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Comparison Shows Life Tech CastPCR Provides Equivalent Results to Therascreen for KRAS Detection


NEW YORK (GenomeWeb) – Biomarker screening is becoming an essential part of oncology treatment, but the cost and flexibility of molecular and companion diagnostics have been a barrier to uptake.

For patients with metastatic colorectal cancer, physicians can use KRAS mutation assays to guide certain therapies. The Therascreen KRAS RGQ PCR kit from Qiagen was approved by the US Food and Drug Administration as a companion diagnostic for Lilly's drug Erbitux (cetuximab) in 2012, and for Amgen's colorectal cancer drug Vectibix (panitumumab) last May.

A study published this month in PLoS One now demonstrates that a test developed using Thermo Fisher Scientific brand Life Technologies' competitive allele-specific TaqMan PCR, or castPCR, is essentially equivalent to Therascreen for KRAS mutation detection. The castPCR customizable plates potentially have the advantage of a less complicated workflow with flexible biomarker selection, and may be cheaper, according to one of the study's authors.

Also, whereas the Therascreen assay is locked in at seven mutations, user-customized castPCR plates "allow larger numbers of clinically relevant mutations to be included … providing a real alternative to next generaltion sequencing, particularly for laboratories without this facility," according to the study.

"We wanted a simpler method with less pipetting steps," Ian Cree, professor of pathology at Warwick Medical School in Coventry, UK and author on the study, wrote in an email to GenomeWeb. "One of the major costs in diagnostic laboratories is staff time, and a manufactured plate was therefore likely to be a good solution," he said. "It is important to validate diagnostics adequately against existing methods, and we felt that castPCR might have some advantages for us in our laboratory," Cree said.

Funding for the research came from Merck Serono, while Life Tech provided discounted reagents and castPCR plates. Cree has also lectured on behalf of Life Tech regarding use of Ion Torrent next-generation sequencing arrays in its network of European pathology laboratories, OncoNetwork.

The study aimed to assess the status of seven KRAS mutations in codon 12 and 13 from 99 formalin-fixed, paraffin-embeded colorectal cancer biopsies.

The customized castPCR plates, which are sold containing pre-dispensed reagents, used a panel that included the same markers as the Therascreen KRAS assay, plus six additional KRAS mutations. They also included an assay for the V600E BRAF mutation, which the authors maintained will likely be a part of future colorectal cancer companion diagnostics testing based on an analysis published in The Lancet Oncology.

Customizing the castPCR plates is "really very simple," Cree said. "If you know the genes you want to look at, and the mutations required, then it is possible to choose these from a list of mutations on the Life Technologies website," he noted, adding that customer support for the plates can help resolve any issues.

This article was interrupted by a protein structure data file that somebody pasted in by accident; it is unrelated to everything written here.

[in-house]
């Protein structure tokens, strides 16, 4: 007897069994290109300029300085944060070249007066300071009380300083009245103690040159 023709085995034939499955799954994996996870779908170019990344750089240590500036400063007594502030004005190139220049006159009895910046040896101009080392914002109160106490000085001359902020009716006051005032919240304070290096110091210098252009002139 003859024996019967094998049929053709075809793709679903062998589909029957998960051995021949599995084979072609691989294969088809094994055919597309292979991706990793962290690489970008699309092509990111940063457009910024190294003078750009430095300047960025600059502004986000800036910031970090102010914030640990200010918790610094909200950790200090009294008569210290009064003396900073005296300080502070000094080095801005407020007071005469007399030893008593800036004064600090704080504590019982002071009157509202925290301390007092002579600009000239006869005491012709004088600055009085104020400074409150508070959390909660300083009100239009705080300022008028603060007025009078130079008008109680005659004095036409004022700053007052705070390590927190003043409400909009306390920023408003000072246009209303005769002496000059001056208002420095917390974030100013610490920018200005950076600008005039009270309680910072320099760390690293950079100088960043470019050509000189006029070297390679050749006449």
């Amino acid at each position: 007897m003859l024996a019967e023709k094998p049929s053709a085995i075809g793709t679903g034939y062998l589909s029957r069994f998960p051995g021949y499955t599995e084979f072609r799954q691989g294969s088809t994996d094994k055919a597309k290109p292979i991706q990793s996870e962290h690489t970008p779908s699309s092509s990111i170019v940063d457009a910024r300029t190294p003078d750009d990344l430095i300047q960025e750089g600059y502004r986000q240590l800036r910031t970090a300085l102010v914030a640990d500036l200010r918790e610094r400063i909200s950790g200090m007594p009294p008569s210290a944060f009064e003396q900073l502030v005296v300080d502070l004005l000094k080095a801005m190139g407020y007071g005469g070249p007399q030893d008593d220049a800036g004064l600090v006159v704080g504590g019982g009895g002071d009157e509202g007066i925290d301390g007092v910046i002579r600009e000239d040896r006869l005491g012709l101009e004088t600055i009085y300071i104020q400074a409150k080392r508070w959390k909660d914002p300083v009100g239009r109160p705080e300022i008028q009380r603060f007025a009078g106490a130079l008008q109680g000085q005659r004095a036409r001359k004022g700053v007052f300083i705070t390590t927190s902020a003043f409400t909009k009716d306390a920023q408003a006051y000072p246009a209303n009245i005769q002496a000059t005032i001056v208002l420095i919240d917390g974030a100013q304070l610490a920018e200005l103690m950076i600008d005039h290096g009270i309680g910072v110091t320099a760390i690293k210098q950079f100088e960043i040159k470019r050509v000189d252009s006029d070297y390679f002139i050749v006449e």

For cancer mutation detection, the castPCR plates can be customized using 586 different mutations in 45 different genes, according to Life Tech's website. The reagents are available in 96- or 384-well plates, and can be provided wet or lyophilized.

The research was done at both Queen Alexandra Hospital in Portsmouth, and the Warwick Medical School in Coventry, UK. Both sites used the Maxwell DNA extraction platform and reagents from Promega. Each site tested the full set of 99 samples. One site processed all samples in 96-well plates using the Applied Biosystems 7500 Fast Dx real-time PCR machine. The other site processed the Therascreen assays in tubes using Qiagen's Rotor-Gene platform and ran the castPCR on the Life Tech ViiA7. Overall, with three exceptions, Therascreen and castPCR called the samples identically. After re-testing, however, the three discrepant results were reconciled.

There has been some discussion of the lack of adoption of the Therascreen KRAS test as a companion diagnostic, as previously reported. Merck Serono surveyed a group of UK oncologists in 2012 and found that cost was a barrier to biomarker testing.

Cree noted that the Royal College of Pathologists recently launched a project to help laboratories better assess the costs of molecular pathology services. The business planning tool comprises a spreadsheet which populates a form letter that labs can use for funding applications to demonstrate the "value and rationale to investing in further diagnostics tests."

Merck Serono and Life Tech have been collaborating to co-develop pharmaceuticals and companion diagnostics since mid-2013. Merck also recently signed a deal with Sysmex Inostics to develop a circulating tumor DNA biomarker for metastatic colorectal cancer, estimating a CE mark some time in 2015.

The number of FDA-approved drugs with pharmacogenomic information in their labeling has quadrupled in the past four years, as has the list of approved companion diagnostics, despite apparent hesitation on the part of big pharma firms toward investing, as recently covered by GenomeWeb. Firms such as Illumina, Transgenomic, and Trovagene are also pursuing KRAS biomarker tests, while Qiagen's Therascreen EGFR test was recently approved as a companion diagnostic for Boehringer Ingelheim's metastatic non-small cell lung cancer, Gilotrif (afatinib).